The state of Mississippi is set to execute Joseph Daniel Burns on July 21, making Burns the third inmate executed this year. Attorney General Jim Hood asked the Mississippi Supreme Court June 21 to set an execution date for Burns, the same day that the U.S. Supreme Court turned down Burns' request for a hearing. Burns follows Gerald James Holland and Paul Woodward, whom the state executed May 19 and 20, respectively. Holland and Woodward were the first two executions in the state since 2008, and Burns' execution will make 2010 the busiest year for Mississippi's death chamber since 1961.
Mississippians could be forgiven for wondering if the state and, more specifically Hood, is on an execution spree. After all, the 2011 statewide elections are nearing, and executing prisoners often plays well politically among "tough on crime" advocates. But Hood is simply following common state practice. Mississippi law requires the state Supreme Court to set an execution date for a death-row prisoner within 30 days after he or she exhausts federal appeals.
The state's busy execution chamber is more a function of procedural coincidence than political machination, according to Andre de Gruy, director of the state's Office of Capital Defense Counsel. De Gruy noted that liberal critics accused then-Arkansas Gov. Bill Clinton of political opportunism when executions appeared to increase during his presidential campaign.
"There are always these political rumors," de Gruy said. "The truth is that it's not (political). These cases are working through the system. For the most part, the process is somewhat predictable by those who are in the system."
Death-penalty appeals take an agonizingly long time for all involved: crime victims, convicts and lawyers on all sides. The federal appeals process alone regularly takes nearly four years, de Gruy said.
Burns received his death sentence in 1996 for the 1994 murder of Floyd Melvin McBride, a Tupelo hotel manager. It was 1999 before Burns exhausted his direct appeals, challenging the conviction at the state level. Burns then filed a request in October 2001 for a new hearing in Lee County Circuit Court, arguing that errors by his trial attorney entitled him to the hearing. In April 2002, the state Supreme Court granted him the hearing on limited grounds, but the Circuit Court upheld his death sentence. Burns appealed again, but the state Supreme Court denied his post-conviction petition in 2004.
Burns then turned to the federal courts. In August 2008, U.S. District Court Judge W. Allen Pepper turned down Burns' request for a federal hearing and, one year later, the 5th U.S. Circuit Court of Appeals did the same.
The U.S. Supreme Court's denial on June 21 marks the end of Burns' options at the federal level. He can still petition Gov. Haley Barbour for clemency, and Glenn Swartzfager, director of the state's Office of Capital Post-Conviction Counsel, has indicated he will soon file that petition.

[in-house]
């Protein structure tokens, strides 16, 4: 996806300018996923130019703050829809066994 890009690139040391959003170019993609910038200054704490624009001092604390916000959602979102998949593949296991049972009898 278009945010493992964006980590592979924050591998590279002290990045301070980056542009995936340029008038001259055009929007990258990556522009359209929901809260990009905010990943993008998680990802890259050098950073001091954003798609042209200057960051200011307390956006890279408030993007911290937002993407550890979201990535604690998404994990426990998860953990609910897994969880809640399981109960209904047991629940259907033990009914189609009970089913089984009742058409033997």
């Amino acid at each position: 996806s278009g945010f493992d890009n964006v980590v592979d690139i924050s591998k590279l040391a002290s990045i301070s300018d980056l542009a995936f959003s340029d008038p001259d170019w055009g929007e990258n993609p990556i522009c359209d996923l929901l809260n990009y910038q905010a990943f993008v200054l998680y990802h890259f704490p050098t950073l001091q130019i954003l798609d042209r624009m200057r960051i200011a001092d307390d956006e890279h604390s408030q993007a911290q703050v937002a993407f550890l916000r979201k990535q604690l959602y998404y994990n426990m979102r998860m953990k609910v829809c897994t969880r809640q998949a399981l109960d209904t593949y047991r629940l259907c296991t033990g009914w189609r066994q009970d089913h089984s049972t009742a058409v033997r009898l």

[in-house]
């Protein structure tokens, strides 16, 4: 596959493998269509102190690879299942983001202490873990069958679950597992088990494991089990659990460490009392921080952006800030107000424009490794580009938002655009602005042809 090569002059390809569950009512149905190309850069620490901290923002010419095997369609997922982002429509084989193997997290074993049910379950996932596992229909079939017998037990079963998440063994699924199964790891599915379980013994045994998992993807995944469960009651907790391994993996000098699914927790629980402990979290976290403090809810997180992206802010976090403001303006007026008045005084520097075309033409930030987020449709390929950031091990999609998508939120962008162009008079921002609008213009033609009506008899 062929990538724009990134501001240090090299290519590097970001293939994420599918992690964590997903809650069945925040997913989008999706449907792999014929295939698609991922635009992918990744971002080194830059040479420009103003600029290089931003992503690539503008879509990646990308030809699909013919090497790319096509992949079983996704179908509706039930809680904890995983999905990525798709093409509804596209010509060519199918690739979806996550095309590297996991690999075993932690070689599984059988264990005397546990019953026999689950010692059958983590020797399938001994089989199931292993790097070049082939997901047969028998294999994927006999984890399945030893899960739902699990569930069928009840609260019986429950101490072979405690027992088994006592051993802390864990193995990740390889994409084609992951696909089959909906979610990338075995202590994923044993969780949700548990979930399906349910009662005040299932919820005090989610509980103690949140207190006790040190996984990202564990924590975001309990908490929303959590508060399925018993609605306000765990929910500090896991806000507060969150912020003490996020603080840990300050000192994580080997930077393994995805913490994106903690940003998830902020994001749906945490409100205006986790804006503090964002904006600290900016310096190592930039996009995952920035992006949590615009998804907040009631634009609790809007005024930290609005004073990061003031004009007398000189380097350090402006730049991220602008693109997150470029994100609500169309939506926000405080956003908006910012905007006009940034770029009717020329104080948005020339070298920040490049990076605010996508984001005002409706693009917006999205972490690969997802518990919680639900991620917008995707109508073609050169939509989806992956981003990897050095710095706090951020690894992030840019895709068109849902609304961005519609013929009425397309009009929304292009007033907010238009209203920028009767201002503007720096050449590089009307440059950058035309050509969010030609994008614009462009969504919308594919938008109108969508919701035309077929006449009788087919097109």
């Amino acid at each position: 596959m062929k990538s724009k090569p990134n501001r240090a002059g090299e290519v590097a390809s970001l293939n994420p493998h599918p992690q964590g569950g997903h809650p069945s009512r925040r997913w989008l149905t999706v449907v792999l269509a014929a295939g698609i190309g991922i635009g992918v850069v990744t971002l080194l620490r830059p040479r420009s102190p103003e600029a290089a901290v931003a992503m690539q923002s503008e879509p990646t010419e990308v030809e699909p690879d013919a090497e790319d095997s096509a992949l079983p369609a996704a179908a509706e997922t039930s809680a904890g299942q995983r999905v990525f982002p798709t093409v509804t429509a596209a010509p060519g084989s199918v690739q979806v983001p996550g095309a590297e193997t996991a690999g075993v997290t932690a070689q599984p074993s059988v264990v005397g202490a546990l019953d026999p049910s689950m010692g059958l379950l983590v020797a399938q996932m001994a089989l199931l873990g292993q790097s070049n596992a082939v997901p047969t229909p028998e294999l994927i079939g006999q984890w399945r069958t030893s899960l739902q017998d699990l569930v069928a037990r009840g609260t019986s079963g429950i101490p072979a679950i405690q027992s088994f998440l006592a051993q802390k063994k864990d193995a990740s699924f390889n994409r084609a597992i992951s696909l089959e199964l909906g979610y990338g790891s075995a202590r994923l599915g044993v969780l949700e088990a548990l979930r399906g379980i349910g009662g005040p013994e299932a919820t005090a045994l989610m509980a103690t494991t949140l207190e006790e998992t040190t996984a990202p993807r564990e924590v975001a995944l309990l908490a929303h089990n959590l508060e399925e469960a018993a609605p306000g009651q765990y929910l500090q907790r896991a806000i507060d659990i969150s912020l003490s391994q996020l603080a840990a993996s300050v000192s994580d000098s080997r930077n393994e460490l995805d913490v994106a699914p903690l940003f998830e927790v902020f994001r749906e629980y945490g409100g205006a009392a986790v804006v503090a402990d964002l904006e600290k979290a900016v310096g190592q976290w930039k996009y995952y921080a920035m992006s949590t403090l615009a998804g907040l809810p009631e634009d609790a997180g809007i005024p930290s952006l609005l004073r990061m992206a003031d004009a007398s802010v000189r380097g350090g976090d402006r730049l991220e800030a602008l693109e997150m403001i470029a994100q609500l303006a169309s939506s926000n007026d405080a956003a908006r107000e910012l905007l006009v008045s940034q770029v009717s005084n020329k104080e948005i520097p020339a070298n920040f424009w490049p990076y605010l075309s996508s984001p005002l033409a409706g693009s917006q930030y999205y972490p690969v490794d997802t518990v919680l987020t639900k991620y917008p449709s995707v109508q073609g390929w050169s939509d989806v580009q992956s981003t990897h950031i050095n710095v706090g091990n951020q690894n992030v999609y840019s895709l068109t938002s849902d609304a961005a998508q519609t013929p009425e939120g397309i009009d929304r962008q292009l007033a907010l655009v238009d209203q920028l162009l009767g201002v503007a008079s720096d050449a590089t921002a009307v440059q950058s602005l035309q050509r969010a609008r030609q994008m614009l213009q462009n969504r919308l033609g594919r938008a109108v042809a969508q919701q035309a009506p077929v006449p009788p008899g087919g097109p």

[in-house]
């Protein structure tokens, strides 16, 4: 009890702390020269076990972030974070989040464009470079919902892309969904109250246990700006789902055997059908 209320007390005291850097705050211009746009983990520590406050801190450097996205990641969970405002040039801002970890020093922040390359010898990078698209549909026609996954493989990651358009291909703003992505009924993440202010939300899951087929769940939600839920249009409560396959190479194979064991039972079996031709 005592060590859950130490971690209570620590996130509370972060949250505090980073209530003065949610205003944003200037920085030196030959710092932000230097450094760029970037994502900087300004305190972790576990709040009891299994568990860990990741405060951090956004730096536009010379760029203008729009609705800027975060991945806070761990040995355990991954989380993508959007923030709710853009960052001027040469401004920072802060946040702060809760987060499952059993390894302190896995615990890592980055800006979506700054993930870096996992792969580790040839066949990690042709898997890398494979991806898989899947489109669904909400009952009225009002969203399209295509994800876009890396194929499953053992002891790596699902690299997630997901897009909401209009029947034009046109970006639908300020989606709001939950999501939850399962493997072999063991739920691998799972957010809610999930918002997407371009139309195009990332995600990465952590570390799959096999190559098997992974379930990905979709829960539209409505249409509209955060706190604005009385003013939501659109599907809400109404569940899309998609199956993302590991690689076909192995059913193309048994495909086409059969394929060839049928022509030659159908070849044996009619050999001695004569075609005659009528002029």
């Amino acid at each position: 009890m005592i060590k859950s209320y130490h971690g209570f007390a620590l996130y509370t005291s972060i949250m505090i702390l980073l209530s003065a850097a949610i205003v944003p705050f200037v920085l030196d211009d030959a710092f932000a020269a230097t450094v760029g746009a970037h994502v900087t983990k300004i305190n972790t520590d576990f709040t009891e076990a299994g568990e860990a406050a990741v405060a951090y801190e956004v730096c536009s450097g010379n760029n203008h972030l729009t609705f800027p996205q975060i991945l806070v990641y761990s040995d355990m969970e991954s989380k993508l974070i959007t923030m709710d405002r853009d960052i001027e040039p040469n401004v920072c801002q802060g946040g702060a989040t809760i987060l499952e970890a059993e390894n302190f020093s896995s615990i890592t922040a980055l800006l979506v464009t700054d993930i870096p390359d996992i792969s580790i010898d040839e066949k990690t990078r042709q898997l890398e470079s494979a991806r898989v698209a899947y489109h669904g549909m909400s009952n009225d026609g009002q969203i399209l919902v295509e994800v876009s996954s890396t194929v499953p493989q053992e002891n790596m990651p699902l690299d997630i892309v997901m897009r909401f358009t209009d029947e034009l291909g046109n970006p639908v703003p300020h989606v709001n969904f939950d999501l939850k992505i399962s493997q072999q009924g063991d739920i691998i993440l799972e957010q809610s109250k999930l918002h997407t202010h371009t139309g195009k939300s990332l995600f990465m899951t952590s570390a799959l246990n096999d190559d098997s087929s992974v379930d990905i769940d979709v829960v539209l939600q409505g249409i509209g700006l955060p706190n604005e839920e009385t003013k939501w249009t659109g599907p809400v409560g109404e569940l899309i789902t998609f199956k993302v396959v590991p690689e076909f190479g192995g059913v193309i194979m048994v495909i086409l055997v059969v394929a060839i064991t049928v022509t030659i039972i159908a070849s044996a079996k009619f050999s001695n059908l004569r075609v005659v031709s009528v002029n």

Swartzfager's office has only existed since 2000, and de Gruy says that the lack of state-funded post-conviction attorneys before 2000 is partly responsible for the irregular progress of death-penalty cases in the state.
"If the federal courts appointed a lawyer, and they went back and did the state court work, they were trickling through, but they were pouring into state post-conviction," de Gruy said. "The cases were bogged down."
The creation of the Capital Post-Conviction office helped clear the backlog of cases somewhat but not immediately. State funding only provided for three lawyers to handle more than 20 labor-intensive cases. In a lawsuit filed May 6
on behalf of 16 death-row inmates, Jackson lawyer Jim Craig argued that the state has underfunded and overburdened the post-conviction office.
"They created the post-conviction office to bust up the logjam in state court, and (the cases) shot through into federal court," de Gruy said.
"Now the lawsuit that Jim Craig just filed is basically saying, 'When you busted the logjam, you didn't do it in a fair manner.'"
If Craig's lawsuit is successful, some of the cases that had finished the state post-conviction process and progressed to the federal level could return to state court. At the state level, 21 inmates are in various stages of the post-conviction process, while seven are still making direct appeals on their convictions.
At the federal level, 21 inmates have post-convictions pending in district court. Those furthest along in the death-penalty process are the nine inmates with petitions pending before the Fifth Circuit.
Still, it appears unlikely that any of those would receive an execution date this year. If the Fifth Circuit denies relief, an inmate still has 90 days to file a petition with the U.S. Supreme Court, which then requires a response from the state. Even then, the Court usually takes a month or two even before turning down a petition.
Mississippi Executions Since 1976
09/02/1983 Jimmy Lee Gray
05/20/1987 Edward Earl Johnson
07/08/1987 Connie Ray Evans
06/21/1989 Leo Edwards
07/17/2002 Tracy Hansen
12/11/2002 Jessie Williams
12/14/2005 John Nixon
10/18/2006 Bobby Glen Wilcher
05/21/2008 Earl Wesley Berry
07/23/2008 Dale Leo Bishop
05/19/2010 Paul Everette Woodward
05/20/2010 Gerald James Holland